the region becomes ergodic. A measure of the degree of ergodicity is the Chirikov parameter
which is the ratio of the island width to the island separation.
For the normal mode of operation, the DED is laid out such, that the perturbation field is only strong at
the boundry and decays rapidly
to the plasma core. This guarantees that our requirement is fulfilled, namely to enhance the transport in
the edge but not to deteriorate the
confinement in the core. The rapid radial decay of the DED-field is realized technically by the choice
of a highly multipolar coil set-up (base mode: m/n=12/4). For more special investigations of core islands,
a coarser mode structure with a deeper penetration can be implemented, e.g. 6/2 and 3/1 modes.
|Fig. 3: Ergodization for different perturbation levels |
The top left picture shows an ergodization pattern calculated for TEXTOR: The inner "intact" region of
magnetic field lines is surrounded by the ergodic zone. The DED coils are located on the left part of the
figure and are protected by divertor target plates. For a better representation, we "cut" the picture at the
equational plane at the low field side and unhold it as shown in Fig. 3a-c. In this way, the radial direction
can be streched relatively to the poloidal one. The DED coils are positioned around Θ=π at a radius
of 53.25 cm. The figures a), b) and c) represent three typical cases where a) stands for a condition with strong
edge ergodization, b) for a modest ergodization and c) for a low ergodization level which is island dominated.
These cases can easily be selected either by a variation of the perturbation level (current amplitude in the DED
coils), or by a variation of the ratio between plasma current and magnetic field strength; in the latter case,
the resonances (resonant q-surfaces) are moved towards or away from the boundary such that they are more or less
In particular Fig. 3a) shows "white" areas between the ergodized zone and the wall. This lacking of
Poincaré points results from the stopping of the field line tracing after hitting the wall. This
interception is introduced because plasma particles flowing along the magnetic field lines would be neutralized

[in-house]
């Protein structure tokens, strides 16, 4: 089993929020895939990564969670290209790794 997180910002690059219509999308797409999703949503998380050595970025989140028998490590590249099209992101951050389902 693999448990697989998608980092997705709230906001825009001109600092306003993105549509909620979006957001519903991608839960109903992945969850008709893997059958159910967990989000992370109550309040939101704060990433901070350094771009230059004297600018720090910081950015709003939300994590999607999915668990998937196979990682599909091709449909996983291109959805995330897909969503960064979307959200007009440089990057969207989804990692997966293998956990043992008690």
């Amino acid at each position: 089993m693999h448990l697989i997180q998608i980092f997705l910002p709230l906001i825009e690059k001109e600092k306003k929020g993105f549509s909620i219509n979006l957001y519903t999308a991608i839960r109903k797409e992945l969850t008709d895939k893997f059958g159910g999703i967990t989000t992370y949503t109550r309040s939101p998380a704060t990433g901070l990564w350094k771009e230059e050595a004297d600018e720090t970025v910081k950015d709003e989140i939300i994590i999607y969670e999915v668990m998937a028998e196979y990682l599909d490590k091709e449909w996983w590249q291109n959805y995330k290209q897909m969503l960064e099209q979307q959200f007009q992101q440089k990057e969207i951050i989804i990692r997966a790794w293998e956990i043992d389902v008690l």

there and deposit their power to the walls. The field lines in the white areas have a short connection length
between two intersections with the wall. This area is called the laminar zone. In this region, the
interaction with the wall is particularly intense and it is to some extent degree to the Scape.Off layer in a
conventional divertor tokamak.
The conception "Ergodization"
The term "ergodization" stems from theoretical physics or mathematics. It means e.g., that for the
trajectory of an object "time averaging and spatial averaging can be exchanged". this definition was
used by Boltzmann to explain the increase of the entropy in phase space. the definition can also be formulated
in another way:"the trajectory of an object starting from any point in an ergodic area comes infinitely
close to any other point of this volume". The definition is valid only for systems without losses, which
can be written in a Hamiltonean formalism.
Fields of specific interest
So far the theoretical analysis has mainly concentrated on the following topics:
Under this heading the topology of the magnetic fields is investigated, such as the strength of the
ergodization, the "diffusion" of the magnetic field lines, particle orbits in the ergodic zone etc. for the
field line tracing two methods are applied: Integration of the trajectory and mapping of the trajectory.
The latter is a modern technique for Hamiltonean systems and is more than an order of magnitude faster than
Divertor (laminar zone, area of near field)
For the modelling of the plasma transport in the ergodic and laminar areas, a new 3-D plasmacode has been
adepted and developed which is based on Monte Carlo methods to solve the Braginskii equation. A picture of the
heating pattern on the DED target plate in front of the DED coils is shown in the figure below. The heating
pattern closely follows the structure of the coils. Details of the structure result from the trajectory of the
field lines in the laminar zone. The left picture shows the characteristic heat deposition pattern for low,
the middle one for medium and the right one for a high ergodization level.
|Fig. 4: Power deposition pattern for low, medium and high degree of ergodization |
the analysis of the dynamic operation of the DED is the most complicated one. At low frequency operation
of the DED, a quasi-static response of the plasma is expected. The main aim of this mode of operation is the
distribution of the heat over a large area. At high DED frequencies, a torque will be transferred from the
external currents to the plasma. At the same time, included currents should shield the plasma interior from a
further penetration of the DED field. The resulting differential plasma rotation should have a strong influence
on the confinement properties of the plasma. This mode of operation is worldwide unique and it is expected to
obtain a novel possibility to positively influence the plasma properties.